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Lobbyists Invading Bush Administration

  • Washington is agog as George W. Bush enlists lobbyists as "transition" advisers -- in great numbers.
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By James Harrer

In a startling break with long-established procedure, President-elect George W. Bush is enlisting corporate and financial lobbyists to serve as "transition ad visers" to his cabinet nominees.

"Traditionally, the teams of advisers who chart the policies and future course of a novice administration were invariably made up of eminent persons such as distinguished scholars, re nowned experts or experienced political aides," said veteran congressional in ves tigator Conrad Russell.

Lobbyists were permitted -- and well paid -- to attempt to influence the decisions of any incumbent or incoming administration, but they were almost never allowed to assume the role of decision makers themselves .

Now the transition team that is charting policy for Paul O'Neill, the Bush no minee for treasury secretary, is made up of salaried lobbyists from Goldman Sachs, J.P Morgan, Paine Web ber, Chase Man hattan Bank, Citi group, Morgan Stanley Dean Witter and a few other voracious Wall Street powerhouse money-centers.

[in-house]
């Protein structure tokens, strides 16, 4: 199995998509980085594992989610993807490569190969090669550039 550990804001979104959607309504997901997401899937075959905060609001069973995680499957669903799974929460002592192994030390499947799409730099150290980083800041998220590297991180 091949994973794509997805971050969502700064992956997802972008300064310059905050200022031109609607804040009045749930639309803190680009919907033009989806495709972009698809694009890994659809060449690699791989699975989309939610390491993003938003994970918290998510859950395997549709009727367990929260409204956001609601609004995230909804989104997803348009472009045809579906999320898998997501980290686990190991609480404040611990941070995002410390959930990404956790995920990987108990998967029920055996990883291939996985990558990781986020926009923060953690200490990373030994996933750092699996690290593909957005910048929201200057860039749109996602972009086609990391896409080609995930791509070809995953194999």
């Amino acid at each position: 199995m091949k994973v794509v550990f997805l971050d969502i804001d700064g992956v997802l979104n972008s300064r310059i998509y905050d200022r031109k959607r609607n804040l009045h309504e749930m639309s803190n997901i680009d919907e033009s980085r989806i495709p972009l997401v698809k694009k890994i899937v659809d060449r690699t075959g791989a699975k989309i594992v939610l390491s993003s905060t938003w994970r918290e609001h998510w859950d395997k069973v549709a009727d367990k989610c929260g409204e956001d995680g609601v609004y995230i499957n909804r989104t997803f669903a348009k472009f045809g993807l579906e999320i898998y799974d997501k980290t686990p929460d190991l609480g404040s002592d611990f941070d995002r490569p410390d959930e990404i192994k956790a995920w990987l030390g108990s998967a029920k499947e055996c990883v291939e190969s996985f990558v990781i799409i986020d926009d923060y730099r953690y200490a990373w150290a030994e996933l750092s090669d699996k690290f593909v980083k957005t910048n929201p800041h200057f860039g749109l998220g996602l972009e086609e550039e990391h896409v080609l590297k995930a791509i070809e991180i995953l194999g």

Chase is represented at Bilderberg meetings by David Rockefeller and Goldman Sachs is represented by Pe ter Sutherland.

Lobbyists from Union Pacific, United Parcel Service and CSX serve prominently on the transition team providing guidance for Norman Mineta, nominated to head the Department of Trans portation.

Former New Jersey Gov. Christine Todd Whitman, tapped to head the En vi ronmental Protection Agency, is relying for advice, not on naturists or outdoorsmen, but on investment banker Bob Grady, chief lobbyist for the Carlyle Group, one of the largest in vest ors in de fense-related industries.

The huge 23-member advisory board that had been assembled for Linda Chavez, picked by Bush to serve as secretary of labor and then mournfully dumped in the midst of a minor scandal, listed only two representatives of organized labor among its members. The rest of the future labor secretary's policy advisers were corporate or financial lobbyists.


"Official Washington is being turned upside down," said congressional investigator Tom Welty. "The lobbyists, who used to hang around the corridors to catch the ear of an official, are now the insiders, the decision makers. And the wise counselors and political research ers who used to dispense policy advice must hope they can get a word in edgewise before the paid corporate influence-peddlers decide the course this government ought to follow."